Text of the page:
Sunday, August 30, 2009



It’s time to say, “Farewell,” to the tomatoes.  They’ve been in the garden since March and have produces pounds of fruit.  Sadly, I didn’t record anything.  This season is a season set aside for learning and one thing I learned is to try to keep a garden journal.  Many quarts of salsa and tomatoes have been canned to enjoy in the winter (or maybe tomorrow).

Three types of tomatoes were grown:  Ace, Early Boy, and Better Boy.  Ace was my favorite even though there were problems with blossom end rot.  At the end of the season, there are only small, poor quality tomatoes being produced.  It’s time to rip out the plants that have become home to many insects and toads and prepare the spot for fall/winter crops (cauliflower, cabbage, broccoli).

There is a great deal of satisfaction knowing that I can grow and preserve tomatoes.  There is enormous satisfaction knowing that I grew the perfect tomato.


There is even satisfaction knowing that I grew the weirdest tomatoe(s).


You be the judge.

Monday, August 24, 2009

Suggestions, please.


The summer flowers are doing great.  Lavender, marigolds, sweet alyssum, petunias, etc.  Now, I need to find something for the fall/winter in Zone 9.  Chrysanthemums are fine if I could find something more unusual and fall-like.  The varieties sold in the nurseries around here resemble daisies.   The plants will be in full sun.  They need to be hardy.  Nothing gets babied here.

Any suggestions are appreciated.  Thanks.

Thursday, August 20, 2009

Trick or Treat


Pumpkins (Cinderella) were planted on June 10.


DSC_1067_1279June 10, 2009 – 3 hills with 3 seeds each. 100 days to harvest (9/20).


DSC_1073_1285June 15, 2009 – 1st sprout.



July 11, 2009 – Lush growth



July 14, 2009 – Fruit setting.


DSC_1258_1472 July 19, 2009 – Aphid / Ladybug War commences.



August 7, 2009 -  Accidentally pluck a pumpkin.


DSC_1545_1750August 20, 2009 – Ripening nicely (~ 70 days).

Sunday, August 9, 2009

Peaches Start to Finish


January 2009 – Bare root tree stock planted for espalier line.  There were no expectations in 2009 to have fruit produced by the very young trees.

DSC_0147_079 O’Henry Peach is a yellow, old-fashioned, sweet peach.  It’s a freestone that is large, firm, and with a full red skin.


March 2009 – The pink buds begin to open.  All types of insects descended into the garden.  Maybe they were already there but finally woke up or hatched.DSC_0472_499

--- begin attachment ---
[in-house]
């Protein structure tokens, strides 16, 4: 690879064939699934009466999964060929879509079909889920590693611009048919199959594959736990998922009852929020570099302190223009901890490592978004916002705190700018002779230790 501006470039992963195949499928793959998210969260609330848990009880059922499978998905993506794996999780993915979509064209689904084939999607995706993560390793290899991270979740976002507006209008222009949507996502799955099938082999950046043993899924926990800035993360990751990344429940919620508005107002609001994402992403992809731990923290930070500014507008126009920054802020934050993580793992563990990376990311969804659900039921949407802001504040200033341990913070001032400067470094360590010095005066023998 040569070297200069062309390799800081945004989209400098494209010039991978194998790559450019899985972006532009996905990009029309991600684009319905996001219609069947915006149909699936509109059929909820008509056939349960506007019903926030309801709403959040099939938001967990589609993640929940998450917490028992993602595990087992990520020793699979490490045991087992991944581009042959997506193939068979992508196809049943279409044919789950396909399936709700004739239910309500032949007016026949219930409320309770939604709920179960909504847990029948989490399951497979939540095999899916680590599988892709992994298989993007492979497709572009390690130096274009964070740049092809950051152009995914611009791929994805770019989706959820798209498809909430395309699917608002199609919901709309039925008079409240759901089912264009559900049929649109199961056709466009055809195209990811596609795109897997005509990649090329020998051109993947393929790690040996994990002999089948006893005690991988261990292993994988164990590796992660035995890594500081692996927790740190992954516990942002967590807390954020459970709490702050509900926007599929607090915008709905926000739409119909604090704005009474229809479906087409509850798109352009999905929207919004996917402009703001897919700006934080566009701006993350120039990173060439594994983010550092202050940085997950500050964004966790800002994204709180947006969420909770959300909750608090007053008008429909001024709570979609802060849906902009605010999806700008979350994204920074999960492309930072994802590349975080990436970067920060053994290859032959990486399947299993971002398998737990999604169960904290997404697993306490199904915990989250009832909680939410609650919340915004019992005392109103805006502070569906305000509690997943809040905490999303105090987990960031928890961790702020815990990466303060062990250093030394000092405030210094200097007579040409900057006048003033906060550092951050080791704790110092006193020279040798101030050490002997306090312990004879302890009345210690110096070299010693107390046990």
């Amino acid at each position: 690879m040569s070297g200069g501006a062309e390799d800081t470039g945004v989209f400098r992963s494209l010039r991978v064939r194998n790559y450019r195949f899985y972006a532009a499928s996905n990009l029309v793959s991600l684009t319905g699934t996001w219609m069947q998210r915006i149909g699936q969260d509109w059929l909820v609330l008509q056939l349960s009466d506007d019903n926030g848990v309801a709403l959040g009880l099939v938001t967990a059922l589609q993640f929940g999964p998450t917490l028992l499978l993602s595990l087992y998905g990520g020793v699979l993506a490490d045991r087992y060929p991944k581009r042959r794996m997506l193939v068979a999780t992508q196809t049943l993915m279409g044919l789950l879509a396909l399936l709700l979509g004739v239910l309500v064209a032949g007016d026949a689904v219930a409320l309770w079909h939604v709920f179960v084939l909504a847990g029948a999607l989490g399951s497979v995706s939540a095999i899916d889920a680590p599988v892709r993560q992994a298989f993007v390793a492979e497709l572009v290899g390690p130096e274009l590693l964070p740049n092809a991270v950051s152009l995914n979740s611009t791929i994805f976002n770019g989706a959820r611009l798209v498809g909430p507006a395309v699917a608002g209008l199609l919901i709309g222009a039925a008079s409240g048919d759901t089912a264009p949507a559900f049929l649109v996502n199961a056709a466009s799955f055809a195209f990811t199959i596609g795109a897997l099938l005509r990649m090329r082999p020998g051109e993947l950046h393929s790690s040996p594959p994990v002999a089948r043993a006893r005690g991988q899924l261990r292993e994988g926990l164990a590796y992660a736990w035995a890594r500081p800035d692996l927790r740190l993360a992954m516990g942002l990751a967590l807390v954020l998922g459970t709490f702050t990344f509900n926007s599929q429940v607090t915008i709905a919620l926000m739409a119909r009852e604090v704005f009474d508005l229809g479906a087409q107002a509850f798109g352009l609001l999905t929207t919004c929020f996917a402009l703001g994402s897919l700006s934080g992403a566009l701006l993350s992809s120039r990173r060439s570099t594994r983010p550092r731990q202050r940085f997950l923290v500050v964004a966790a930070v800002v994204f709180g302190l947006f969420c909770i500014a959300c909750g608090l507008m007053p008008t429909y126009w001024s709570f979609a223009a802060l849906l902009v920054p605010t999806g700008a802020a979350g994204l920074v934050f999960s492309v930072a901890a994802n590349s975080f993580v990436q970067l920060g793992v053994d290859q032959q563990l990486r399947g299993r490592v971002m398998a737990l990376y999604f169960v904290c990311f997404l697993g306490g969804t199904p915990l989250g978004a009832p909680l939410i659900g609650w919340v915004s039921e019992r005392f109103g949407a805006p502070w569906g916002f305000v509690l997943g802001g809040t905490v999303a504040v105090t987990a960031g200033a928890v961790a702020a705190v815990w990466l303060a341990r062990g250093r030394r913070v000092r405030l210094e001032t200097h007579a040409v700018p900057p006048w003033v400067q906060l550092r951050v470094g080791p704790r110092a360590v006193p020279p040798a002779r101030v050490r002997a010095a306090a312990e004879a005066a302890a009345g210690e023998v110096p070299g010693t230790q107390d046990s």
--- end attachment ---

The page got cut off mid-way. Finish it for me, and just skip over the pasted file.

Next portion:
Ladybugs joined in by feasting on all the “bad” bugs.  Go girls!


April 2009 – The tiny fruit was hanging on and growing rather than dropping from  the young tree.  Fruit did not hold on the plums, nectarines, or apricots.  The pears did not have any fruit.  The apples were the only other trees to hang on to the fruit.


May 2009 – Five peaches looked like they were going to hang on into the summer.  When the temperatures began to rise, they began to blush.


June 2009 – A garden fence had been constructed on the north side of the espalier line.  It was painted without losing any of the precious crop. 

Nothing notable occurred in July 2009 regarding the peach tree.


August 2009 – Blasted birds started to sample the fruit.  It was time to act quickly.  The fruit felt firm but soft.  This indicated that they may be perfect to harvest.







                 Before                                            After

DSC_1484_1692 The birds received 1/5 of the crop (1 peach).  They were delicious.  O’Henry Peach grafted on Citation Hybrid rootstock (dwarf) by the Dave Wilson Nursery in Reedley, California, is highly recommended for production in California’s Central Valley.  They are noted for being strong, vigorous, heavy bearing trees.  The fruit is supposed to be excellent for freezing.  We’ll see if we can make it that far next year.

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Friday, August 7, 2009

Pumpkin Update

The aphids are winning.  They have descended on the pumpkin patch and are breeding like…like insects.  I started by blasting them off with water.  That worked mildly.  I persisted; but they outnumber me.  My friends the ladybugs swooped in for a feast.DSC_1441_1668

They liked the food so much they told their friends.  Everyone stuck around for a mad aphid orgy; and now I have a flock of ladybugs working overtime trying to keep those aphids under control.DSC_1450_1677 Baby ladybugs are pretty creepy looking; but they are very hungry.


This is a very small sample of what the bug population in the pumpkin patch looks like.  I’m considering using soap; but I’m not sure what the effects are on the ladybugs.

DSC_1490_1698 I was trying to put the biggest pumpkin on a wooden support to keep it out of the mud.  This would prevent any scarring, rotting, or bug damage.  Just as I feared, the danged stem popped right off the squash.  No snap.  No crack.  Just a pop. 

DSC_1493_1701 Here.  You can see how big this baby is next to my size 9 Croc.  Now what can I do?  It’s only August.  These were planted on June 10 with hopes of having Halloween pumpkins.


How much longer until October?

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